Give ‘Nothing’ a Chance: Shadow Mind Boxing

A nothing is a dreadful thing to hold onto.
– Edna O’Brien, Irish Novelist

Why Nothing?

Often in life, when we want something, we get nothing. And then we search more and more, and still get nothing. So rather than exhausting energies in the search of something, why not enjoy nothing? I mean this:  Tolerate nothing, even give it a chance. Perhaps something good will come out of nothing. But if we do not give nothing a chance, and become impatient, and search more and more for something, and still get nothing, we can become unhappy. We begin to think:  “Okay, I’ve really got to find something, this cannot go on. I’ve got to find something. I need something. And then, only then, I will be able to be happy.”

But why seek? What is wrong with nothing? After all, without nothing, something would not be possible. So the more nothing we have, perhaps the more something we’ll be able to have. Nothing makes something possible. That is why something can be so awesome. Because it is against the background of nothing. Just as darkness makes light possible. Or, said differently, just as darkness supports lightness, nothing supports something. In a sense, nothing is like the ground on which something can stand.

The Silence of Nothing

The same goes for silence, which when nothing speaks, when nothing makes no sound. We often do not like silence. This is demonstrated on an elevator ride up to your office, and if there are some strangers in the elevator, and no one is talking, things invariably begin to feel weird. We would like to say something, but it feels like it will not fit in, so we tolerate the silence as everybody else does–although it feels weird, even a bit tense. And when it’s time to get off the elevator, it’s somehow a relief.

Knowing Nothing

Nothing is good. It’s possible to appreciate nothing. It’s possible to cultivate patience to tolerate nothing. If I know nothing about something, it’s not bad. It means there’s an opportunity there to learn something new. So knowing nothing is actually very good. If one takes a small moment to appreciate knowing nothing about something, this can create peace with that state of knowing nothing or, in other words, that state of not-knowing. This state can actually feel quite stable. One can be very well rooted in a state of not-knowing. And the state of not-knowing will then allow one to more easily absorb incoming knowledge.

So if you do not know something about something, just acknowledge this. Your acknowledgement can transform your state of not-knowing into an initial state of knowing, which will be about knowing that you do not know. Or knowing that you are in a state of not-knowing. With that knowledge, that awareness, you’ll be able to be very tolerant of your not-knowing state, and you’ll even be willing to rest in that state of not-knowing, because you’ll feel that is the most honest and closest thing to you. Or, even, it is you. So when I do not know something, I am not-knowing. I am knowing that I am not-knowing about Knowledge X.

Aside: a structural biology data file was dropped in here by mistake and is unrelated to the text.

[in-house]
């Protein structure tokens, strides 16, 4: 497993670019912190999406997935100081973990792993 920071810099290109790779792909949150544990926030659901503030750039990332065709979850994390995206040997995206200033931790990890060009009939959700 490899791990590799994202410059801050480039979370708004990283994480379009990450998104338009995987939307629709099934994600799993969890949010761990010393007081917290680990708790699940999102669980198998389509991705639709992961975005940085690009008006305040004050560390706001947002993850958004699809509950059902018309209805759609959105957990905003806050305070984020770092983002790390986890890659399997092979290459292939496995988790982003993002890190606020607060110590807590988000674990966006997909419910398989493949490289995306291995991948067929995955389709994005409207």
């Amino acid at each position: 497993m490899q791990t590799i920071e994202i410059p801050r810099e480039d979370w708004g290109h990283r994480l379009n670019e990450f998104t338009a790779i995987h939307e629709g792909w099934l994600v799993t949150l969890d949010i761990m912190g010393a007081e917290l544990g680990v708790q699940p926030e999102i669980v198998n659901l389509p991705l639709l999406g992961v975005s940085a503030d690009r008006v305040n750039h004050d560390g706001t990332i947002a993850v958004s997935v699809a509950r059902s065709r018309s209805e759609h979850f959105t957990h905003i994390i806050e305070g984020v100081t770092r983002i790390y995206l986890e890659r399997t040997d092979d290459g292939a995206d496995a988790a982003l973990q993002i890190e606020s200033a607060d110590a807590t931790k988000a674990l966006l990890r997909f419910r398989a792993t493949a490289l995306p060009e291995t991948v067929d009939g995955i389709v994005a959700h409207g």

Nothing: A Gateway to New Ways of Thinking

Sometimes, if not often, we may prefer to have something rather than nothing. So we perhaps cling to  the first of somethings that comes along. Well, we reckon, it’s better than nothing! At least, we have something! Finally! Okay, I know it’s not the best, but it’s better than nothing. And moreover, the deadline is next week, so we really needed to find something. And, next thing you know, it’s a few weeks later and all around people are saying: What the heck is this?! Who found that?! This something is no good, dude? We got to find something better before the end of the week. In other words, other people are really not happy with that something. We need to find something better? Here goes a second round of searching … As the search moves on the days go by, as the days go by the new deadline approaches, and after having gone through various “somethings” none of them being awesome but at least not being nothing, a new something is chosen. Perhaps it’s not the ideal one, the best one, but it’s something, hey!

Ah yeah, it’s better than nothing. And we really needed to find something. Okay, at least we got something, and let’s hope this will work! But this could just go on and on. Perhaps, the new somethings will get better with time. But if each time one enters a cycle of search for something, one enters it with the same reluctance and intolerance towards nothing, then chances are that the quality of each something will not be much better than the previous. Why? Because it is lacking depth! A metaphor would be useful here.

Imagine you are a diver in search of precious original sea shells. Also imagine the sea in which you are searching as having various levels. The most bottom one, the deepest is nothing. And each other less deep level are a “something” level, on which something can be found. If you are really looking for something great and cannot find it on one of the “something” levels, then you’ll need to dive deep, to the very bottom where nothing sits. By doing so you’ll be able to survey each layer, each level, all the way down to the deepest one, which is the “nothing” level.

And if that something you are looking for is still not there, well, perhaps you need to go to another sea. The point is that in order to do an honest rigorous exploration when searching for something, then nothing must be appreciated.